DevOps. This buzzword is thrown around a lot and can be hard to understand at first. So what does it mean?
Within this series I want to break it down for fellow developers step-by-step:
What is DevOps and how can you get started?
The name DevOps says a lot, as it’s a combination of “Development” and “Operations”.
It basically stands for a mindset of embracing the entire software development process. Including planning, releasing and operating the software product.
Sounds like a lot of work? That’s why DevOps Engineers automate anything they can.
As an example, here are a few things I implement within my projects to embrace DevOps:
- PowerShell scripts to install tools and setup your project
New co-workers don’t have to waste 1-2 days installing software and configuring their system. Get to the fun parts!
- Deployment scripts
These can be small local PowerShell scripts that upload your website via FTP or they can be actual build scripts in a system like Azure DevOps, GitHub Actions or Travis.
- File conversion scripts
Do colleagues need to convert lots of files? E.g. sound files from .ogg to .wav? I’ll create a script using ffmpeg for that. Start the script, have a cup of coffee, 100 sound files converted. No tedious clicking.
- Monitoring alerts
Is your server becoming crowded? I like getting an e-mail when we reach 60% load. This gives me enough time to plan ahead without checking monitoring systems manually.
- Define Processes
Do you have a step-by-step guide for releases, user tests and other processes? I highly recommend them. A wiki is the best place to document them.
This is a small taste of what we will learn during this series, but let’s take a step back.
The DevOps Lifecycle
The DevOps mindset can be applied throughout the entire lifecycle of your projects. You’ve probably come across this image online already:
As you can see, the only prerequisite to implementing DevOps is working in iterations.
I have broken down the DevOps Lifecycle into chunks and will offer a deep look at each one of them:
While planning your project, you should consider all phases of your products life cycle, not just development.
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Developers want to code. They don’t want to reinvent wheels or spend a day setting up the project and its databases.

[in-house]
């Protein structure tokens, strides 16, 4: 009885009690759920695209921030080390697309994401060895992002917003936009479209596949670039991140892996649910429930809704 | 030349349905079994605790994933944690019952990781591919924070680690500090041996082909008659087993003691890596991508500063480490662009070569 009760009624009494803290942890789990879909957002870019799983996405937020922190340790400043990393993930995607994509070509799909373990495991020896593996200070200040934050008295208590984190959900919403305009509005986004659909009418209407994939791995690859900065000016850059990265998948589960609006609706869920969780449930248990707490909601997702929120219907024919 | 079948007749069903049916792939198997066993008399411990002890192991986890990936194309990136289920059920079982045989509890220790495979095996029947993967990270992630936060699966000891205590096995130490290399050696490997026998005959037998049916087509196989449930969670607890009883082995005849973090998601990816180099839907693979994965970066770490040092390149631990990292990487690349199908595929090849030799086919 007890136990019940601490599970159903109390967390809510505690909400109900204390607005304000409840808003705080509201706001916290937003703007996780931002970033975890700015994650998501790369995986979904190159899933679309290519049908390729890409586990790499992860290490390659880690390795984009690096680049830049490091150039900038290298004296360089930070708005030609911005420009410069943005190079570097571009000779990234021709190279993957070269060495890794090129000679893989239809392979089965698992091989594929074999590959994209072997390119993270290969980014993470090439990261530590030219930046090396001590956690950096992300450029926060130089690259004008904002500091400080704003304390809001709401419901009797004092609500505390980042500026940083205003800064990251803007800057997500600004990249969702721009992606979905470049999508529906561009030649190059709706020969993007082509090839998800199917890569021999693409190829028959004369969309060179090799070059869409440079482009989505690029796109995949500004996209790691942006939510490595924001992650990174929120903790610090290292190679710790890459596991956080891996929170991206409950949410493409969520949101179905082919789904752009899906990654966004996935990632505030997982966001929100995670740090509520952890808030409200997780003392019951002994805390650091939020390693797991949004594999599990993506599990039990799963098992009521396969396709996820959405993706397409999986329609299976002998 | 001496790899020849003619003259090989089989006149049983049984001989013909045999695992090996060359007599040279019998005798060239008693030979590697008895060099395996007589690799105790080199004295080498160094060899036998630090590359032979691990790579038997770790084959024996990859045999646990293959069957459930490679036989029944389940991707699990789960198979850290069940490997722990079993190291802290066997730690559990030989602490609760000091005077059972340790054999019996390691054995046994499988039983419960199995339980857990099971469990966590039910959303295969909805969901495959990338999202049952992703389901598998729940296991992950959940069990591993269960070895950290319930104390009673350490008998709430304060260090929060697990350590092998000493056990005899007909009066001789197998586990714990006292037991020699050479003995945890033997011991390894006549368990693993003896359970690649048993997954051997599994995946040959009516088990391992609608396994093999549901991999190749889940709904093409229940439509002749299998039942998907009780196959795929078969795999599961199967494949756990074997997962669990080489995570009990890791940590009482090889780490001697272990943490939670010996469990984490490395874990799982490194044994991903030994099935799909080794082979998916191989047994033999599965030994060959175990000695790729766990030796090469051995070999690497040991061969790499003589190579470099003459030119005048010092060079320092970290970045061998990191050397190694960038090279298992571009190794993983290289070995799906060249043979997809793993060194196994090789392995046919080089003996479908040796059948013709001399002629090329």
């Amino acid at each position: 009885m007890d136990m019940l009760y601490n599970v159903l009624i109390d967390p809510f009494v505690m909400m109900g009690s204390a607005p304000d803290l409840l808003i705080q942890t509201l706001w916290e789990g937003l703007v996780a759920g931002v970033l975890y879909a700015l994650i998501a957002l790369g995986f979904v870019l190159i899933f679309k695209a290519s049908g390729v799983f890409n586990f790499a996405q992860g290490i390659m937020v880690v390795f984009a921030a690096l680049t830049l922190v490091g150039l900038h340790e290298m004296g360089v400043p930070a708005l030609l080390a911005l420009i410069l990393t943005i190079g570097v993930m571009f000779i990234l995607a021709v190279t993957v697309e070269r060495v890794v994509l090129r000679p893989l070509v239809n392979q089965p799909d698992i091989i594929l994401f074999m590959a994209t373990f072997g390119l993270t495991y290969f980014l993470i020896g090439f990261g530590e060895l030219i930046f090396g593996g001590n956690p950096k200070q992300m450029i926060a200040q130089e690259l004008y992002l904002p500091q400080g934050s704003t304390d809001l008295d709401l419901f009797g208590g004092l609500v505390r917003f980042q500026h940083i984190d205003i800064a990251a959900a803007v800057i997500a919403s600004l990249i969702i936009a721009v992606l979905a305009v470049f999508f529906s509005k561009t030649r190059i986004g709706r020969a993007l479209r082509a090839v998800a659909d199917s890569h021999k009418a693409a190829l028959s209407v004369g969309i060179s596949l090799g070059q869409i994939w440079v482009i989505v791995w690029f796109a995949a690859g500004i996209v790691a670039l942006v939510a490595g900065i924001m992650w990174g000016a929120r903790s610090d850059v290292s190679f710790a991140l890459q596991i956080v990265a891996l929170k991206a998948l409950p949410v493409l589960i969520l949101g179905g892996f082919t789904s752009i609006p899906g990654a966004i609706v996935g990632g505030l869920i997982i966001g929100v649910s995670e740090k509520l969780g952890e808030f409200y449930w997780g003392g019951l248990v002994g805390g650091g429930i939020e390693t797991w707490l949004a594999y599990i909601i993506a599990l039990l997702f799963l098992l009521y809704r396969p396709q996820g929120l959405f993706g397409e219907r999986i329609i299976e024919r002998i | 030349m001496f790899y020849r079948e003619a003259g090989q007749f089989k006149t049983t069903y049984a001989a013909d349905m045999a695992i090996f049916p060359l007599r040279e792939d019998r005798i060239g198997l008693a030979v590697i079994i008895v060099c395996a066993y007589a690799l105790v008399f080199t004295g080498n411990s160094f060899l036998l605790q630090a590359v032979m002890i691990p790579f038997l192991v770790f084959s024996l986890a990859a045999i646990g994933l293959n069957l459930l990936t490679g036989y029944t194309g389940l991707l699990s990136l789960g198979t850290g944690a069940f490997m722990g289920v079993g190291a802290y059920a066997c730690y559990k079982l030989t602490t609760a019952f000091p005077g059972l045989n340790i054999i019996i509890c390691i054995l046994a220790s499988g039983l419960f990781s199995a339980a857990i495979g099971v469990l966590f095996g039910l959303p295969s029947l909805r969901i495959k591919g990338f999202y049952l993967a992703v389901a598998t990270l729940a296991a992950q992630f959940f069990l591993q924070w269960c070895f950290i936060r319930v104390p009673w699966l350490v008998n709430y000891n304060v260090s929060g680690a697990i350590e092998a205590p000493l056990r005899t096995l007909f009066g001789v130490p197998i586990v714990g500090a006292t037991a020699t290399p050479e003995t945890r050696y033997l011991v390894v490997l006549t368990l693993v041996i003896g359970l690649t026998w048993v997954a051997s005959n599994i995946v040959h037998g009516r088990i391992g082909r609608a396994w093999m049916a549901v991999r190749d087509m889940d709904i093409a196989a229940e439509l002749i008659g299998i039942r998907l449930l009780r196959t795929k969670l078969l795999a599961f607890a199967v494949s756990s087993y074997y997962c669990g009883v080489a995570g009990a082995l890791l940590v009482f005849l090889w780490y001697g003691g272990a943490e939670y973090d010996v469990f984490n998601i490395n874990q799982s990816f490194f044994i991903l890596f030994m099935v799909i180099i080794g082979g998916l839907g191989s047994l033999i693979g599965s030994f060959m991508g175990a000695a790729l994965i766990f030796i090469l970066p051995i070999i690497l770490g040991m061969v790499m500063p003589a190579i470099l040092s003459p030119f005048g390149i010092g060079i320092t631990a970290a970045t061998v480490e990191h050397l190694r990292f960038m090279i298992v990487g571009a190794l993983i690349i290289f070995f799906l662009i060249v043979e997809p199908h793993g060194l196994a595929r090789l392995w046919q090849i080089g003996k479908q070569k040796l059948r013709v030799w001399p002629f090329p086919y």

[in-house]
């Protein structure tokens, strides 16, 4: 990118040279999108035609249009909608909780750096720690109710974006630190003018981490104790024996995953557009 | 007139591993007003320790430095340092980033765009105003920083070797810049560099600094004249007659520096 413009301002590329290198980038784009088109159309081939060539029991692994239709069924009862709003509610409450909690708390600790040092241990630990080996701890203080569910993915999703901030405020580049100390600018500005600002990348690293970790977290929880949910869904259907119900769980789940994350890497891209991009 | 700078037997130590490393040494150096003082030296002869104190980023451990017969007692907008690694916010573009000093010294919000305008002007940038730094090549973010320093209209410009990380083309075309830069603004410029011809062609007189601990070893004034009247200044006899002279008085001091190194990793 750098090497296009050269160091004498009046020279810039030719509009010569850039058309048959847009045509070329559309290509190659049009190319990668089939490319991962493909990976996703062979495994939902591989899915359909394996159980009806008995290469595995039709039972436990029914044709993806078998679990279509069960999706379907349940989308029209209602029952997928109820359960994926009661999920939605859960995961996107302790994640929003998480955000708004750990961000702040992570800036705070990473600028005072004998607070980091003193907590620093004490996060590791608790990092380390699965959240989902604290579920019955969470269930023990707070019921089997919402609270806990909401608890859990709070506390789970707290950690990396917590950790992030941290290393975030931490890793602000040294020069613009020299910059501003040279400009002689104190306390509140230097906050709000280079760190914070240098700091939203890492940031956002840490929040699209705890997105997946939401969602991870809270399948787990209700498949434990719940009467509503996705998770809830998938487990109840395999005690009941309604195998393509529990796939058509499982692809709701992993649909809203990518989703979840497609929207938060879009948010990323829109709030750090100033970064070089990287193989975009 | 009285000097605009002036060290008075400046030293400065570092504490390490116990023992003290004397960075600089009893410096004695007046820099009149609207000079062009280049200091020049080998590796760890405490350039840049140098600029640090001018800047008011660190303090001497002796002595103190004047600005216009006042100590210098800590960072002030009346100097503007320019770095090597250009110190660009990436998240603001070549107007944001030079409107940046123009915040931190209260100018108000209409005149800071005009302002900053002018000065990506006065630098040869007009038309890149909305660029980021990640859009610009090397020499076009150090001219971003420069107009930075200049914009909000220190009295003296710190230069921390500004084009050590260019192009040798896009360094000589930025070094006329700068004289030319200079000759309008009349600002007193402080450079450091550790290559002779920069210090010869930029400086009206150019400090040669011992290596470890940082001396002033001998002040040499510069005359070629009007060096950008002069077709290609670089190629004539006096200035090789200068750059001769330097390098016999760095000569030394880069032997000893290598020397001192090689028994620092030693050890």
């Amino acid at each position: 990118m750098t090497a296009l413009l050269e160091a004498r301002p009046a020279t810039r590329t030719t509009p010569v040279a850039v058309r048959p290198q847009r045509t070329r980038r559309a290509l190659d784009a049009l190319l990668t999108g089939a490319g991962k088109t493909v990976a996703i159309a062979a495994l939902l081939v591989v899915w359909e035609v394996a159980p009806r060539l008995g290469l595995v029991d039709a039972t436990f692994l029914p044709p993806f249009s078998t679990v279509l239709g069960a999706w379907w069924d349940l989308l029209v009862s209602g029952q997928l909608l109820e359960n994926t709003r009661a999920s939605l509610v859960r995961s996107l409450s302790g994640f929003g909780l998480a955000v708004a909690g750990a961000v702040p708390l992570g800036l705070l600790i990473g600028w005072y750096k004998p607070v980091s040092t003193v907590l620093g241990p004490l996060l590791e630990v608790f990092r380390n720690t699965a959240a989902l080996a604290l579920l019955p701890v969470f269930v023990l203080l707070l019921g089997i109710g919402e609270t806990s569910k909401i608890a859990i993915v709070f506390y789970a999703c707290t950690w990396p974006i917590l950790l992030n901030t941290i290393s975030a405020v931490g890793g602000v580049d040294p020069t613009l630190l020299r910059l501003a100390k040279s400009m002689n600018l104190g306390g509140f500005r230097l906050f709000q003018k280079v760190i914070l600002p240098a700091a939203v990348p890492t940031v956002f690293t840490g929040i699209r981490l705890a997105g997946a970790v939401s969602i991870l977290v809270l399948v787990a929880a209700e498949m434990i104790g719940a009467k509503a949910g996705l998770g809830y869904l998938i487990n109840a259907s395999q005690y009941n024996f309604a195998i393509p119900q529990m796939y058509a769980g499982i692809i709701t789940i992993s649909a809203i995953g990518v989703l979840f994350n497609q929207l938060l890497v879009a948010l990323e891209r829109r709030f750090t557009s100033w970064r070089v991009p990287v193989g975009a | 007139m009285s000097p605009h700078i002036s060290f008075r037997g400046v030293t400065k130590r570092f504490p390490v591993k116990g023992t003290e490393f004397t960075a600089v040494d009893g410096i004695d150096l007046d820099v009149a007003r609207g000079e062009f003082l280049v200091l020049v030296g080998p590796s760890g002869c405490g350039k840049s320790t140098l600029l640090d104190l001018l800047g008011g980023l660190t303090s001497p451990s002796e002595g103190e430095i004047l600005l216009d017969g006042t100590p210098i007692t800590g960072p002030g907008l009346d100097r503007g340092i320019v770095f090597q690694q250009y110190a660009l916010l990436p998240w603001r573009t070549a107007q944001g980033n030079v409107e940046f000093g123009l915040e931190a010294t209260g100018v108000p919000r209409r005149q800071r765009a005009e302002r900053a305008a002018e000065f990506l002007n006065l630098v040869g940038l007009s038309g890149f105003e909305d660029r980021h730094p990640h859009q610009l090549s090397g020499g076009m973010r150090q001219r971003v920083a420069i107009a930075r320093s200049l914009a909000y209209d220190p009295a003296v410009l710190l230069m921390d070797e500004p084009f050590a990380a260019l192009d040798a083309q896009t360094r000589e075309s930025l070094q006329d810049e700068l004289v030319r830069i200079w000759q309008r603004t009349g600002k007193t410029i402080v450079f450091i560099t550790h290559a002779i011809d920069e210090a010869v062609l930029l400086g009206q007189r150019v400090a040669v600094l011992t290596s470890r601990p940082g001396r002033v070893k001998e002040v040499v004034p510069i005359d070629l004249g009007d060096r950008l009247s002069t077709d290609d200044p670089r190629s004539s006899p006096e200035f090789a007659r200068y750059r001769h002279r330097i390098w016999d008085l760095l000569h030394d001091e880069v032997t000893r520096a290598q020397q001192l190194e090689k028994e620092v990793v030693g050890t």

Build Systems speed up and simplify your build process. However they can also provide additional services, such as static code analysis or uploading binaries for your testers.
Most Tests can be automated. Our goal is to reduce, but also improve your manual tests.
A release is much more than just uploading your built software. There is much to plan: You have to validate your built software, plan your release (frontend and backend), migrate your databases to the new version, and more. Let’s optimize it all.
This is probably the most popular case. Manual deployments can take so much time. Once you automate them, you will never look back.
Most systems do not need routine maintenance. But they do require automated backups, SSL certificate renewals, software updates and emergency plans.
Of course we can monitor our servers and see if they are still running. However, we can answer many more questions: How many users are using our servers? How is our growth? When do we need to scale? And can we scale automatically?
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I will be releasing new articles regularly, including excursions where I see them as useful (expect a crash course on cross-platform scripting).
Are there any DevOps topics you would like me to write about?
I’m open for questions and suggestions on our Discord, Facebook or Twitter.